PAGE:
False Statements and Fraudulent Debt Collection
A federal statute known as the Fair Debt
Collection Practices Act (often called the "FDCPA"),
15 USC 1692, gives you specific legal
rights to sue
debt collector who
in the course of collecting a debt, unlawfully threatens, berates, intimidates or
harasses you; calls you during odd hours, makes false representations about the
debt or their intentions, or otherwise acts in ways proscribed by the act (and
their are many). False statements may include (and this list is just a small
example) threats to:
Attach your wages when unlawful or
not intended-this includes threats to take more wages that is permitted by the
federal limitation (wage attachment for a credit card debt, a non-student loan
or for an obligation that is not support is generally illegal in Pennsylvania,
however, now that law has been expanded to rent and lease damages in some
cases-you should check the statute to be sure);
Contact your employer about the
Call you "everyday until the debt is
Sell the debt to another company for
the purposes of continuing collection on a time-barred debt;
Contact neighbors about the
Contact the Department of Homeland
Security about your alien status;
Threaten imprisonment or criminal
Report a financed vehicle as "stolen"
because you missed one or more vehicle payments;
File or threaten to file criminal bad
check charges on a post dated check that the collector solicited from
Immediately evict (by an agent for a
landlord); lockout, or seize personal property where such relief is limited by
Sue, where no suit is intended,
e.g. a collector requested "settlement prior to possible legal action" where
the collection agency had no authority to sue, or to retain counsel. This
action was held to be deceptive and violative of the FDCPA by a federal court
Or, a threat implying that the
collection agency has multiple employees or investigators working to collect
the debt, where only one or two people work for the agency.
Collect or sue for "collection costs,"
"attorney's fees," (see also below) interest not pre-agreed to in excess of
that allowed by statute, "fines," or any other fee in excess of the actual
amount due, unless the original agreement provides for the amount the collector
threatens to collect. For instance, the collector cannot threaten to add
attorney's fees or his fees where the agreement you signed does not
specifically provide for them. Let's say you went to the dentist and just
signed consent form and a medical history. You agreed to pay for all charges if
your insurance did not. Nothing is mentioned about anything else. The collector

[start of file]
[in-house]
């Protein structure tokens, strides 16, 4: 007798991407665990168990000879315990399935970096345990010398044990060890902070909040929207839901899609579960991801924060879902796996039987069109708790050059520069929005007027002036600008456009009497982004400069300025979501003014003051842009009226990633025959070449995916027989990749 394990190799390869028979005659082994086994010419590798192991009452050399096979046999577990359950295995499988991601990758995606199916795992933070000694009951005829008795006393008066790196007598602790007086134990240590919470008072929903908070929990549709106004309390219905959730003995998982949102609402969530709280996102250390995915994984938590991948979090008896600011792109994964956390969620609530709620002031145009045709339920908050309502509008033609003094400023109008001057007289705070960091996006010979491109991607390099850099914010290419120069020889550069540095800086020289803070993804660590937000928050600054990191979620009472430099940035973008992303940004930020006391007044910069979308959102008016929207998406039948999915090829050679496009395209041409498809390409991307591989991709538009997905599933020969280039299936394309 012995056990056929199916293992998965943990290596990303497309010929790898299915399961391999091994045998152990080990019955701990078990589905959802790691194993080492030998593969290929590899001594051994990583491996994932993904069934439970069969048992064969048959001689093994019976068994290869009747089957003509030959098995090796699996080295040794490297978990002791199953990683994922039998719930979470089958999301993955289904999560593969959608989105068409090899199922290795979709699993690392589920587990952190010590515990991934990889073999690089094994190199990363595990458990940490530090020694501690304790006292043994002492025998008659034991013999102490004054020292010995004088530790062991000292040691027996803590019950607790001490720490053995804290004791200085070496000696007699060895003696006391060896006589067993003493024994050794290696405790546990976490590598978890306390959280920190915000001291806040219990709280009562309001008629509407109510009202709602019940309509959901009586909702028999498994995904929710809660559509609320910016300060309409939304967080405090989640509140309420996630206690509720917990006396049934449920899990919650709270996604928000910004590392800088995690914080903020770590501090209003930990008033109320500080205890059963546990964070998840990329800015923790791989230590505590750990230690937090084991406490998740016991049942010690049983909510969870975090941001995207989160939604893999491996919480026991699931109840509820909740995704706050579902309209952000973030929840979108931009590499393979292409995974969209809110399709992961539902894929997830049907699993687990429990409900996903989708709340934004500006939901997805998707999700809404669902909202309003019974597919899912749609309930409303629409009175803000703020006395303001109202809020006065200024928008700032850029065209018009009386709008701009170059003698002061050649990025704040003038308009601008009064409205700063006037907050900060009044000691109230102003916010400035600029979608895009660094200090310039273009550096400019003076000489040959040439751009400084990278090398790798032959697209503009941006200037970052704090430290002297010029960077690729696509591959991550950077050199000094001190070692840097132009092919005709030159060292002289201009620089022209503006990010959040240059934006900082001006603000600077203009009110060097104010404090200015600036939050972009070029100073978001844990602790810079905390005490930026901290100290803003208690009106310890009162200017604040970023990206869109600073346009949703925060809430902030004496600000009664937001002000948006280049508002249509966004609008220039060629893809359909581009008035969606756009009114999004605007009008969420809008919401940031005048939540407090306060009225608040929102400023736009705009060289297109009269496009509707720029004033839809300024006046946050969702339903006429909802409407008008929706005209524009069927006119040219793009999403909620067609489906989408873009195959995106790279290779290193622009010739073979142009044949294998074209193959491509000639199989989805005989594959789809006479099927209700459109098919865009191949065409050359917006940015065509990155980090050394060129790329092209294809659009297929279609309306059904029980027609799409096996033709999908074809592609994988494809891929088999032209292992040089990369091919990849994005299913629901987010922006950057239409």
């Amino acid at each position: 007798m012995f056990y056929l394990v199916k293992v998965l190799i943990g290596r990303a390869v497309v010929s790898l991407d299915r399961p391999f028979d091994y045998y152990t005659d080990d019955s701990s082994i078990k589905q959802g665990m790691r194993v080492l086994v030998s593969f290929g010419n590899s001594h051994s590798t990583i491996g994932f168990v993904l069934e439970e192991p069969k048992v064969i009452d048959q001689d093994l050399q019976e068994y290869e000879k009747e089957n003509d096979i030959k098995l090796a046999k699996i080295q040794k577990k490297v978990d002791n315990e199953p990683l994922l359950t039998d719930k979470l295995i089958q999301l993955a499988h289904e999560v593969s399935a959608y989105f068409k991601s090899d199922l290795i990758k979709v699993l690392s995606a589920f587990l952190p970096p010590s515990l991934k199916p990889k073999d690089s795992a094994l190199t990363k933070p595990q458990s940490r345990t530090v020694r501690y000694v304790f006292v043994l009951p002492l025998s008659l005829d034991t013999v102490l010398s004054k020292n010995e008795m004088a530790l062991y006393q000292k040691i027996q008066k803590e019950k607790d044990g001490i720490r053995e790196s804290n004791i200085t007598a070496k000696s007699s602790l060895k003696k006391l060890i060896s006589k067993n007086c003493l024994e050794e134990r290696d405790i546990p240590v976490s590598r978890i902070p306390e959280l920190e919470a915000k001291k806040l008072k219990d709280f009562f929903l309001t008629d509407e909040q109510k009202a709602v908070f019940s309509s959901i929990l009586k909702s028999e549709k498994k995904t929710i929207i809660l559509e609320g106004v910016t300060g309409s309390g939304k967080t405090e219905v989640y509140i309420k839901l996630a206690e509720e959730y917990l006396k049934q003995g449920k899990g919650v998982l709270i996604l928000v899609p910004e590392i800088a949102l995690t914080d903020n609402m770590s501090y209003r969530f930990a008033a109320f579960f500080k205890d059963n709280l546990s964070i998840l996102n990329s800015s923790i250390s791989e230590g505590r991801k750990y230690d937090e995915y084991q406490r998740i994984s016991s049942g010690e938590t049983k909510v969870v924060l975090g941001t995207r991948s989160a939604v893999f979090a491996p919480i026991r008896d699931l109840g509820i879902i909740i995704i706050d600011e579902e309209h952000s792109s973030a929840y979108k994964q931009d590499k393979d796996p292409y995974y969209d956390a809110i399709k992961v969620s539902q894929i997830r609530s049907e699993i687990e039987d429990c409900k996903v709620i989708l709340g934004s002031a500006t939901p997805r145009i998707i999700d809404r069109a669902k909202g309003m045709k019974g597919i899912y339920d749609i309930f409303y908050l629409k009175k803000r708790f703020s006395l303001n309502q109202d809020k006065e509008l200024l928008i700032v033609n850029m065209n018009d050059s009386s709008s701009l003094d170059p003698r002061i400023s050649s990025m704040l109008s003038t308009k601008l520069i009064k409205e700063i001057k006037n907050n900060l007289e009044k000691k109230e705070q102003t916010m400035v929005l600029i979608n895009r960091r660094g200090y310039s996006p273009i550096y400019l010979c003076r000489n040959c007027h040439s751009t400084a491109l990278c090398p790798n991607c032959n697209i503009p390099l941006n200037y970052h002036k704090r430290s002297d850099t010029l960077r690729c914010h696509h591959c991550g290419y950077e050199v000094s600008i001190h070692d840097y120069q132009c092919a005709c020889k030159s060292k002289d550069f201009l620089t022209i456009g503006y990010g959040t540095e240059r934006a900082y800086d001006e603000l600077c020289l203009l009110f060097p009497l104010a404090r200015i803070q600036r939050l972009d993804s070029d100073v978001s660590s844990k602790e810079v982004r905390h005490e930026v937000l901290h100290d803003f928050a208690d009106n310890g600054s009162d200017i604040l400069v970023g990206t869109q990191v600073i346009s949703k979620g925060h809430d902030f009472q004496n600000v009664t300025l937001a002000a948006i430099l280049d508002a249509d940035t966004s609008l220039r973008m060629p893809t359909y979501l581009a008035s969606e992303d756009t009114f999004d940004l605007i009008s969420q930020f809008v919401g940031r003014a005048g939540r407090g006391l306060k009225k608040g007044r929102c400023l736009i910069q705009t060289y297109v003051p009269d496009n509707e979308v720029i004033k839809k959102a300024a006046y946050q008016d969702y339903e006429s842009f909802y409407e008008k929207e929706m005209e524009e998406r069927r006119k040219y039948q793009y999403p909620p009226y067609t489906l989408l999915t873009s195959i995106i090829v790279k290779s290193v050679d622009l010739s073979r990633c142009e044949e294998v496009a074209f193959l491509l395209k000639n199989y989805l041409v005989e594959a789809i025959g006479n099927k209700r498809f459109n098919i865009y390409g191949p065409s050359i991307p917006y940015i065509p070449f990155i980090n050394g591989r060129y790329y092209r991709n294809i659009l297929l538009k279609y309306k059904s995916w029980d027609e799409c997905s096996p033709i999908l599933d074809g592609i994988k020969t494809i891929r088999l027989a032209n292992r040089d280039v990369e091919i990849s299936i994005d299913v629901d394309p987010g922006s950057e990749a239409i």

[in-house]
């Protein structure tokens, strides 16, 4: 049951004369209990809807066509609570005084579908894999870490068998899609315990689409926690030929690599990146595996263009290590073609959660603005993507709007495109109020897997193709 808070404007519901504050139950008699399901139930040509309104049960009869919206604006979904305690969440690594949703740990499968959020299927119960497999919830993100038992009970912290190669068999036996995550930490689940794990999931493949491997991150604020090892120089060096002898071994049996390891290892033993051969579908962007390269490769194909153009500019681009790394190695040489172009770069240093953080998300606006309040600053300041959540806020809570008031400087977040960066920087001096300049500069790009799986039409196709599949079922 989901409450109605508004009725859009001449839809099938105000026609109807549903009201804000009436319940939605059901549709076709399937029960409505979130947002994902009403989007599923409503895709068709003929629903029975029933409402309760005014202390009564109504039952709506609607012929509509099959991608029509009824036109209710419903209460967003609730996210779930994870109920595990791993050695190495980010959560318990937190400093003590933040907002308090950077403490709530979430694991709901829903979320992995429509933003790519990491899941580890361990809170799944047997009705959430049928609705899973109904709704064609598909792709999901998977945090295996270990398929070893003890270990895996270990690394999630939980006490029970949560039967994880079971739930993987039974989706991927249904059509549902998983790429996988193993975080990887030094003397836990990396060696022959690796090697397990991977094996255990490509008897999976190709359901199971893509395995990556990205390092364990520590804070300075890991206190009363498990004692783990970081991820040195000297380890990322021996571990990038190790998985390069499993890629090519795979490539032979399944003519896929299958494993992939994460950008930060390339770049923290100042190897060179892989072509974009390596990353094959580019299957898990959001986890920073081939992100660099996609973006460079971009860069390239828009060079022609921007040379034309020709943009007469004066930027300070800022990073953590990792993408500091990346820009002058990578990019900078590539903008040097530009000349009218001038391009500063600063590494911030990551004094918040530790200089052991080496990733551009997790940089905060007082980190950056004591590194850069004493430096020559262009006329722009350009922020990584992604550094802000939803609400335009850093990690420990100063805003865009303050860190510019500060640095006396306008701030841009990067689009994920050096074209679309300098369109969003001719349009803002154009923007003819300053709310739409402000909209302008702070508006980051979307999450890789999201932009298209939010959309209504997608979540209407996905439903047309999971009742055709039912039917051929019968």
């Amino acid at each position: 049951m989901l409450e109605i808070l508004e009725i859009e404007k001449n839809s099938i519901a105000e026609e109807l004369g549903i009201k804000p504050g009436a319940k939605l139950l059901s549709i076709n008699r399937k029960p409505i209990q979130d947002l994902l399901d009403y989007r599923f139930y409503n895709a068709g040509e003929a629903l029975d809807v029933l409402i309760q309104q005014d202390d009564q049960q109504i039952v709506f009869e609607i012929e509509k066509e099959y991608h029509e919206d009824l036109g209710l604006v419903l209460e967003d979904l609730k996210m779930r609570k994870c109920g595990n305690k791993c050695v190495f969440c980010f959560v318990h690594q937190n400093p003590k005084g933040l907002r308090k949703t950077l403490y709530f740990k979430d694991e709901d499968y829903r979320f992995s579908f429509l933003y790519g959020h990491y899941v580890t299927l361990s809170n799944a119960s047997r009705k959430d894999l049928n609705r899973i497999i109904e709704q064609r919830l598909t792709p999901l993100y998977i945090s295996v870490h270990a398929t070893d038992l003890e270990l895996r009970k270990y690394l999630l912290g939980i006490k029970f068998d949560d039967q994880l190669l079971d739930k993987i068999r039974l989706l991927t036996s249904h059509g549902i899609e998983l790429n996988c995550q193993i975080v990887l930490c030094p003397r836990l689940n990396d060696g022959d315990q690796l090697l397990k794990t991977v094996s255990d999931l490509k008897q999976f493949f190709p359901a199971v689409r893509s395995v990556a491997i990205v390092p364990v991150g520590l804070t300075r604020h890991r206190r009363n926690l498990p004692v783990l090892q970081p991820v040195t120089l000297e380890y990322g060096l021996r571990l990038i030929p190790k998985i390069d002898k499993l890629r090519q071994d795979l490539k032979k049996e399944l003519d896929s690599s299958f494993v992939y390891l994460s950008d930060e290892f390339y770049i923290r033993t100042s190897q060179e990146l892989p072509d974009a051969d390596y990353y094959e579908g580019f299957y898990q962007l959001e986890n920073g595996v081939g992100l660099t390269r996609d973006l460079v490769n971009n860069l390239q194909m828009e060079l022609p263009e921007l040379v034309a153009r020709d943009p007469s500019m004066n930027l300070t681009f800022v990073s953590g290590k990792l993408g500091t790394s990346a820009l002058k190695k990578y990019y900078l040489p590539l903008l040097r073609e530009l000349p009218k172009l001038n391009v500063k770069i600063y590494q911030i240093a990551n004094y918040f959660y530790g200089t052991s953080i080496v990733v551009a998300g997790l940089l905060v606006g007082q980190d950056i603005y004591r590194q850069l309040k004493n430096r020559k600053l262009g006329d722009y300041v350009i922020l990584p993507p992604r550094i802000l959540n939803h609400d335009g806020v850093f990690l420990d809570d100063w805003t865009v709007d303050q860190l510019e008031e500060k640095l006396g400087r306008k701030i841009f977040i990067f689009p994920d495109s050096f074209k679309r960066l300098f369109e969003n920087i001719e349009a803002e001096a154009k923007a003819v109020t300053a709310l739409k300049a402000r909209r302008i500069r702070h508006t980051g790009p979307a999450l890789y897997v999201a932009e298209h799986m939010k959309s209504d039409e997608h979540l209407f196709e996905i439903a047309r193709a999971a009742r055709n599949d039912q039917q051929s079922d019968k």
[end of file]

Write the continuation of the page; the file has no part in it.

cannot add any other fees or even and especially, his costs, late
fees or other charges.
Add "collection costs, attorney's
fees" and similar additional charges have also been held to be deceptive and
misleading, because they do not state exactly what debt is being
Sue or bring any kind of legal action
where the threat is not followed through (i.e. a scare tactic), or any number
or other threats designed to demoralize, humiliate, degrade; embarrass or
intimidate a debtor into payment.
Or any threat where the collector says
he is legal counsel or an attorney/lawyer when he is not;
Or a threat or attempt to mislead a
debtor that a claim will be transferred to an attorney or separate department
of a collector (e.g. "This will be transferred to our legal department for
further action"). Letters misrepresenting that the account has been transferred
to an attorney may include an attorney's letterhead with threats of legal
action. Have you ever received a letter from a lawyer who purportedly collects
for a major creditor? Has the lawyer been out-of-state? Has the lawyer
threatened to sue if payment was not made?
Other Little-Known Tactics that are also illegal:
It is unlawful under the FDCPA to
threaten suit if no such action is intended.
This even applies if the collector says if you
don't do something within a certain time period,
something else may happen.
See discussion below in the case of Brown v.
CSC. The attorney cannot sue you
in a state that is not your home state, under the FDCPA. Therefore, the threat
is an empty one. Empty threats are punishable under the FDCPA!
Legal letters that are not
reviewed by a lawyer. It is unlawful for such a letter to be sent unless
the lawyer reviews the letter? Do you believe that when thousands of
letters issue the lawyer reviews each one? Do you also believe in the tooth
fairy? Where the correspondence is not reviewed by counsel, the correspondence
violates the FDCPA. Look at the letters you receive from lawyers. Were they
signed by hand? If not, perhaps they were not reviewed by a lawyer. You may
have a case under the FDCPA.
The collector's threat to "make
this go legal" or to "turn the matter over to the legal department" may violate
the FDCPA where the collector has no legal department. Do you think that the
collector may be a collection operation only? If so, perhaps they have no legal
department, i.e., the legal aspect is handled outside of the company. In this
scenario is another violation of the FDCPA.